As I interviewed her, she proudly talked about the rich history of the Lowcountry, her people and the camellias that graced her garden. One camellia is said to be the oldest bush in South Carolina at 200 years old and 10 feet high. Mom remarked that Dad would have been out here either bargaining to buy the property or plotting his next gardening move at home in Roswell. But Ms. Lou is not parting with Rice Hope. She and my Dad were of the same mindset, history is meant to be shared. She bought the property when it came up for sale in 1996 because as she said, it looked like a good business opportunity. She had been selling furniture to the previous owners for years. “I had a booming BnB in Mt. Pleasant so I thought, why not a Town and Country theme, with the overflow from the beach property coming to Rice Hope.” Whether or not that venture is paying off is definitely not the point. She loves this old plantation and its history. It’s part of her now.
But wait, one more Ms. Lou story!
“I live between two Heirs properties which were part of the old Seaside Plantation. After the war, plantations were divided up and given to the slaves. Each family was given 40 acres and mule. Many of the families still live on their properties. Anyway, the family next door has built about 5 homes. They party it up all the time over there. Music, dancing, fighting. I had 31 gamecocks at one point…until last Easter. Every morning my chickens come to my back door for a sort of communion. Easter morning we had our little communion and then they headed next door to watch the show. That family had all the grills out, loud music, singing they were celebrating the risen Lord all day. The next morning as I went to feed my chickens I noticed I only had three left. Those people had eaten 29 skinny gamecocks! I wasn’t upset, I was tired of buying corn. I’m back up to 15 now. New Year’s is coming so I am sure the neighbors will help me thin the flock.”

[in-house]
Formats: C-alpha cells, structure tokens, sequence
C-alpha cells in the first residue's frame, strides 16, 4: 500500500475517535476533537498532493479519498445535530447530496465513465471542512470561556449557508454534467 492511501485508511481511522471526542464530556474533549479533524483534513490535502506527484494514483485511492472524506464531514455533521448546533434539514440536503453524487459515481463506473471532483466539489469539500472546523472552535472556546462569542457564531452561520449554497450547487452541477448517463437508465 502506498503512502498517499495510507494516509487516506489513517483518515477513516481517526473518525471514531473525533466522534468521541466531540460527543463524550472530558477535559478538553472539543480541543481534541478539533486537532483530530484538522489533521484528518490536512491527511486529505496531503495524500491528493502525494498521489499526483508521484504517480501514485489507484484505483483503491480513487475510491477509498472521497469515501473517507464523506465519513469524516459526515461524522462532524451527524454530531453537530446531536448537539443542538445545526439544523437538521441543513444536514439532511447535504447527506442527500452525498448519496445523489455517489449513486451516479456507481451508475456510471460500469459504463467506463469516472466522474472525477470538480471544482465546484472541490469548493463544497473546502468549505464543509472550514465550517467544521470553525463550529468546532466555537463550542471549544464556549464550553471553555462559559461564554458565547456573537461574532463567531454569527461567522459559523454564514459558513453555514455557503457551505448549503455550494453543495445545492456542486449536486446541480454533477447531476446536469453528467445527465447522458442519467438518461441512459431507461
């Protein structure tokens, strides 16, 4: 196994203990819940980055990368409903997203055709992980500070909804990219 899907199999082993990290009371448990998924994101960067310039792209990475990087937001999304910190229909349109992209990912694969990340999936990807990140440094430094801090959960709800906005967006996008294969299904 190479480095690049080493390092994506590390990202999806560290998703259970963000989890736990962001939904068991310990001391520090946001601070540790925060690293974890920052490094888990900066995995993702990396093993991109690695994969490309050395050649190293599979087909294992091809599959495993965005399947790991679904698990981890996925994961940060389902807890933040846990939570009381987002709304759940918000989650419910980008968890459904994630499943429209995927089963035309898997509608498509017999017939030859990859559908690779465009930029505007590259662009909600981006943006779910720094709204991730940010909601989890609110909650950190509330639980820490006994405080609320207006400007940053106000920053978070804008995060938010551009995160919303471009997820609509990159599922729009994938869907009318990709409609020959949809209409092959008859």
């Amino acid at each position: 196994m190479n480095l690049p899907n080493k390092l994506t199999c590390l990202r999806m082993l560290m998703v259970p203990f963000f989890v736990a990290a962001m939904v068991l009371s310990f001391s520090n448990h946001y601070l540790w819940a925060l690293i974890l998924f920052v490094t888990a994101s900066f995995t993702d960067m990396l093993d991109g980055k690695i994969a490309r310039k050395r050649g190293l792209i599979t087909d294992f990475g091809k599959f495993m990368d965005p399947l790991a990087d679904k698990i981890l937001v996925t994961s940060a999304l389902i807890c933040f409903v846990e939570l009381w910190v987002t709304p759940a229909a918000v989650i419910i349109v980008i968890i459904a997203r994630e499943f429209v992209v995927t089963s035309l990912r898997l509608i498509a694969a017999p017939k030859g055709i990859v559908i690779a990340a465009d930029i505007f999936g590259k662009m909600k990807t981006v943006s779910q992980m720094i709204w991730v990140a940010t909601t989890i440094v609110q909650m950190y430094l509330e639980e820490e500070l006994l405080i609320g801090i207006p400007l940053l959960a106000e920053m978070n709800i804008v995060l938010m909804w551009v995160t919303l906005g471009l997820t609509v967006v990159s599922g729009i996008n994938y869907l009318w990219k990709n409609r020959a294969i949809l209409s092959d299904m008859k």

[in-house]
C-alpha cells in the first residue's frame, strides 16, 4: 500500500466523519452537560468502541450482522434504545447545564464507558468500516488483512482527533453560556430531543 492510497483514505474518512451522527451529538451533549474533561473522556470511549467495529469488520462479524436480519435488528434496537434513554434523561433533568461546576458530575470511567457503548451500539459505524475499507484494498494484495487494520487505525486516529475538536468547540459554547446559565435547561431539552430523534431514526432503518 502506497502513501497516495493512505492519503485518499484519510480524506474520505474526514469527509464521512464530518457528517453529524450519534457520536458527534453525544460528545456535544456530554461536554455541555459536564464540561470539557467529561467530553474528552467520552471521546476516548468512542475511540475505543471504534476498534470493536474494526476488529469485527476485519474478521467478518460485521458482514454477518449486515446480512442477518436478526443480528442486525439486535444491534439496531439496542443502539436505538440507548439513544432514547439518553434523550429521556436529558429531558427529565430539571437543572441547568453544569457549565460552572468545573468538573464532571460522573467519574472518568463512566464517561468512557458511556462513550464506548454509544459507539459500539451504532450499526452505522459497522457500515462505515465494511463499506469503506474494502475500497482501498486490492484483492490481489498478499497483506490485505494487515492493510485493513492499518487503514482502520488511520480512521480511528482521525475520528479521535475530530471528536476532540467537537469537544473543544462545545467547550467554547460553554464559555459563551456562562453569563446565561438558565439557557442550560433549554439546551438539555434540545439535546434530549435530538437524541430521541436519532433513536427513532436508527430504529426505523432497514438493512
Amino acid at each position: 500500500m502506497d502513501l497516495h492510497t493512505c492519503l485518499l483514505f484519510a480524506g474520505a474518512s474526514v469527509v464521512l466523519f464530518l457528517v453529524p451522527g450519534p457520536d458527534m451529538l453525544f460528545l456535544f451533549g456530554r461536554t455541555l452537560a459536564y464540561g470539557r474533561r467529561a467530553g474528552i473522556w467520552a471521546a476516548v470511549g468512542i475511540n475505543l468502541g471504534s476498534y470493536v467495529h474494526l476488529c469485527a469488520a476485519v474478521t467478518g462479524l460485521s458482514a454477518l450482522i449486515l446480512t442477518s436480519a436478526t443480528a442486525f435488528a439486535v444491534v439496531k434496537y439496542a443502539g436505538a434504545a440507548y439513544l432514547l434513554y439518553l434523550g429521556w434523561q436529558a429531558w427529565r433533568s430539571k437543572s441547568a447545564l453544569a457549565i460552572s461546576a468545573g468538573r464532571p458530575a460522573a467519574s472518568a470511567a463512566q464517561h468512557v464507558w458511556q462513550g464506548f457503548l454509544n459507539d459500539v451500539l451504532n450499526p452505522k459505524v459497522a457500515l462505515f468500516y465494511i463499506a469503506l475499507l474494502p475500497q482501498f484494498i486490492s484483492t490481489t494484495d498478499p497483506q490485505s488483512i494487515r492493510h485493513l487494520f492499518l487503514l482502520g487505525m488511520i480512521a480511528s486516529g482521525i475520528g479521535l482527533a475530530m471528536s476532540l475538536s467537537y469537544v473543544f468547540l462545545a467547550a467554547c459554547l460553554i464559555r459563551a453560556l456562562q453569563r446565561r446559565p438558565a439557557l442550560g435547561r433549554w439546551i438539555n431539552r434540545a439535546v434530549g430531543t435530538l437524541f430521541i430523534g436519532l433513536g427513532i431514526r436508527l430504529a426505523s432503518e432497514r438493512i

Dad writing up one of his sermons, stories he told to help people understand God on a human level.
This fascinating woman isn’t a Hollywood starlet. She doesn’t wear the latest fashion. She doesn’t drive a fancy car. But she is full of pride, history and stories that will captivate you. You have to be willing to listen. I wander through life now much like my Dad did. He taught me that you have to listen while you wander then share what you have learned with others through stories. My Dad is the subject of many of my stories because I have learned so much from him. I think he and Ms. Lou would have been great friends. As much as the trip was about her history, I quickly realized I was listening to my own and reliving my past, the ghost of my Dad walking beside me amongst the camellias.